“father”

“brother”

  • pitar (Sanskrit)
  • pater (Latin)
  • pater (Greek)
  • padre (Spanish)
  • pere (French)
  • father (English)
  • fadar (Gothic)
  • fa∂ir (Old Norse)
  • vader (German)
  • athir (Old Irish–with loss of original consonant)
  • bhratar (Sanskrit)
  • frater (Latin)
  • phrater (Greek)
  • frere (French)
  • brother (Modern English)
  • brothor (Saxon)
  • bruder (German)
  • broeder (Dutch)
  • bratu (Old Slavic)
  • brathair (Old Irish)

It’s hard to escape the conclusion that these words must have come from a common source–especially if you chart the words out on a map of where each language is spoken. In the case of the words for father, a linguist can almost visually see the unvoiced /t/ sounds changing to voiced /d/ sounds as people migrated westward across 

Source: The Sanskrit Connection: Keeping Up with the Joneses

 

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Also in English there are many words that have been borrowed from Hindi through British colonialism. Words like:

  • pyjama
  • jungle
  • bangle
  • thug
  • bungalow
  • chicanery
  • chit
  • cot
  • cummerbund
  • cushy
  • calico
  • dingy
  • khaki
  • loot
  • pundit
  • shampoo
  • shawl
  • verandah

and other words.

So if you learn Hindi through English it may not be as difficult as you think.

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Learn Hindi Through English: Common Phrases

Here are some common Hindi freezes that you will find it useful to know.

English Hindi Transliteration
Hello (used esp. when answering the phone) हेलो helo
Hello नमस्ते namaste
Hello/Goodbye नमस्कार namaskār
Hello/Goodbye (Hindu, respectful) प्रणाम praņām
Hello/Goodbye (Hindu, colloquial) राम राम rām rām
Hello/Goodbye (Sikh) सत श्री अकाल sat śrī akāl
Hello/Goodbye (Sikh, formal) वाहिगुरू जी का खाल्स vāhegurū jī ka khālsa
Hello/Goodbye (Sikh, reply) वाहिगुरू जी की फ़तह vāhegurū jī kī fateh
See you later फिर मिलेंगे phir milenge
How are you? आप कैसे/कैसी हैं? āp kaise/kaisī hain?
How are you? आप ख़ैरियत से हैँ? āp khairiyat se hain?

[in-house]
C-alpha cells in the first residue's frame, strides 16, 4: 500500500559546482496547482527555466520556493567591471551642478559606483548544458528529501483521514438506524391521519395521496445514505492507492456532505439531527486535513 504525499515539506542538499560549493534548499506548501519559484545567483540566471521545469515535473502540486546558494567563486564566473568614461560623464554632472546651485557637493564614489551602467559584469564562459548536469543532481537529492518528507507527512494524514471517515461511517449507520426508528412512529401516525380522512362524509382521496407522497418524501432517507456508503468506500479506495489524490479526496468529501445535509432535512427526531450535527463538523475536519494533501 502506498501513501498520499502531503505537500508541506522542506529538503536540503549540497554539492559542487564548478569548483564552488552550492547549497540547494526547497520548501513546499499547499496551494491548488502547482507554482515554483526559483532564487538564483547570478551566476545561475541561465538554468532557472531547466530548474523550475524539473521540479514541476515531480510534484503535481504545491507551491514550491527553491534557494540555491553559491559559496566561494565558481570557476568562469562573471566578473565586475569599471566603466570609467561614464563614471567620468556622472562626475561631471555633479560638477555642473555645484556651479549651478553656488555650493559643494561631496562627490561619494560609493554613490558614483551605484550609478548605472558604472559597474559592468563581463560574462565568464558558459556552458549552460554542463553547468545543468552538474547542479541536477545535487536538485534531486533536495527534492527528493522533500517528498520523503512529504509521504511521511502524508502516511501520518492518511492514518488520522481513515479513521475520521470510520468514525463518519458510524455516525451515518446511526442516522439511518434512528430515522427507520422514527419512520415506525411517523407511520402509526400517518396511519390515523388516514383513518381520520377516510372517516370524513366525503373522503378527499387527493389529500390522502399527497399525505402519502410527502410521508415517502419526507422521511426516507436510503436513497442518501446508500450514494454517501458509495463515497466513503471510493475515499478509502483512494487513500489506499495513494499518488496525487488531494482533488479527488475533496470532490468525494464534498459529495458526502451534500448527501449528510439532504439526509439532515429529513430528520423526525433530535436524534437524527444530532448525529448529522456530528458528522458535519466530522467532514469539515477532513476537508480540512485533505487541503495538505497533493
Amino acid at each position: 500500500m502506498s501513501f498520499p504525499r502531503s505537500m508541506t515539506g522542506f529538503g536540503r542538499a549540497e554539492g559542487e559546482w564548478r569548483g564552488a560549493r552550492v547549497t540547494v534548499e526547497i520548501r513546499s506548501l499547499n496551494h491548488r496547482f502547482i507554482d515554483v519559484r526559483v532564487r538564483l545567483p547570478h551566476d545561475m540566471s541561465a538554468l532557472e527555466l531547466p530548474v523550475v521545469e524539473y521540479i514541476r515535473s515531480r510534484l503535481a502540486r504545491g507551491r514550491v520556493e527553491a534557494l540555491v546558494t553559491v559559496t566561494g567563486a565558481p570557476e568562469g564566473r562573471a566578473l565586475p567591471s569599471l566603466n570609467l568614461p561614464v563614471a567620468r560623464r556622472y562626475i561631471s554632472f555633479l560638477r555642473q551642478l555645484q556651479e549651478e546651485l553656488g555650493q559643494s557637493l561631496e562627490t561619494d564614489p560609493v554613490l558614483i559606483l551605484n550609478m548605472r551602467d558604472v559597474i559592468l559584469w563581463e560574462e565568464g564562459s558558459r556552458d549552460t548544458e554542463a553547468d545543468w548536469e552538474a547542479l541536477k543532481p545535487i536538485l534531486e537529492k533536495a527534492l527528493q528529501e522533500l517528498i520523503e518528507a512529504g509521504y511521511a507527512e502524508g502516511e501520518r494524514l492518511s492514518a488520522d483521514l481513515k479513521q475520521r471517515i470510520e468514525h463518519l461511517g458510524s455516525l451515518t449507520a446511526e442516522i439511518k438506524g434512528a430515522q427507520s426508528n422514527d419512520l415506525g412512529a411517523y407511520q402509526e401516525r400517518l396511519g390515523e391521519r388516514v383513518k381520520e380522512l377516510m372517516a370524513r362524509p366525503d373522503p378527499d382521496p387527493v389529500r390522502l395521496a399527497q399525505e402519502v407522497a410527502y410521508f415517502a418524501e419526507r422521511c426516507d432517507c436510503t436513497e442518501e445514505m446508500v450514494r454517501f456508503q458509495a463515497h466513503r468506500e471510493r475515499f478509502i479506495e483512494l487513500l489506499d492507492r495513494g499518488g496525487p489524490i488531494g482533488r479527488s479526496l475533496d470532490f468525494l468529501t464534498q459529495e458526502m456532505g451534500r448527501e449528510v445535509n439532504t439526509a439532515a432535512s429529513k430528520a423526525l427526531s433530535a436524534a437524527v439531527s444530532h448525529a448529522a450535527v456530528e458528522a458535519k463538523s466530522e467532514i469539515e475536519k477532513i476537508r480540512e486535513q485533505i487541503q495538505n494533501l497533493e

I am fine मैं ठीक हूँ main ṭhīk hūn
OK/fine (colloq.) ठीक है ṭhīk hai
Fine, and you? (more formal reply) ठीक, आप सुनाइये ṭhīk, āp sunāiye
What is your name? आपका नाम क्या है?؟ āpka nām kya hai?
My name is ___ . मेरा नाम ___ है। mera nām ___ hai.
Nice to meet you (formal). आपसे मिलकर बहुत ख़ूशी हुई। āpse milkar bahut khushi huī
Nice to meet you too (reply). मुझे भी mujhe bhī
Yes हाँ haan
No/not नहीं nahīn
Do you speak English? आपको अंग्रेज़ी आती है? āpko angrezī ātī hai?
Is there someone here who speaks English? क्या किसी को अंग्रेज़ी आती है? kya kisī ko angrezī ātī hai?
I don’t speak Hindi. मुझे हिन्दी नहीं आती है। mujhe hindī nahīn ātī hai.
I can’t speak Hindi मैं हिन्दी नहीं बोल सकता हूँ। main hindī nahīn bol sakta hūn.
I speak some Hindi. मुझे कुच हिन्दी आती है। mujhe kuch hindī ātī hai
I don’t understand. मैं समझा/समझी नहीं। main samjha/samjhī nahīn
Speak more slowly धीरे धीरे बोलिये dhīre dhīre boliye
Come again? फिरसे? phirse?
What does “…” mean? “…” का मतलब कया है? “…” ka artha/matlab kya hai?
How do you say “…”? “…” कैसे कहते हैं? “…” kaise kahate hain?
Where are you from? आप कहाँ से हैं? āp kahan se hain?
I’m from … मैं … से हूँ main … se hūn
Please कृपया kṛp-ya
Thank you धन्यवाद / शुक्रिया dhanyavād/shukriya (Hindustani/Urdu)
Thank you थैंक्यू thainkyū
Thank you very much बहुत बहुत … bahut bahut …
You’re welcome आपका स्वागत है āpka svāgat hai
You’re welcome (lit. don’t mention it) कोई बात नहीं koī bāt nahīn
Excuse me (getting s.o.’s attention) सुनिये suniye
Pardon me क्षमा कीजिये kṣama kījiye
Pardon me/I’m sorry माफ़ कीजिये maaf kijiye
Where is the toilet? टॉयलेट कहाँ है? ṭāyaleṭ kahan hai?
Where is the toilet? शौचालय कहाँ है? śaucālay kahan hai?
Good!, really?, nice, etc. अच्छा accha
Just one minute एक मिनट ek minaṭ

Source: Wikipedia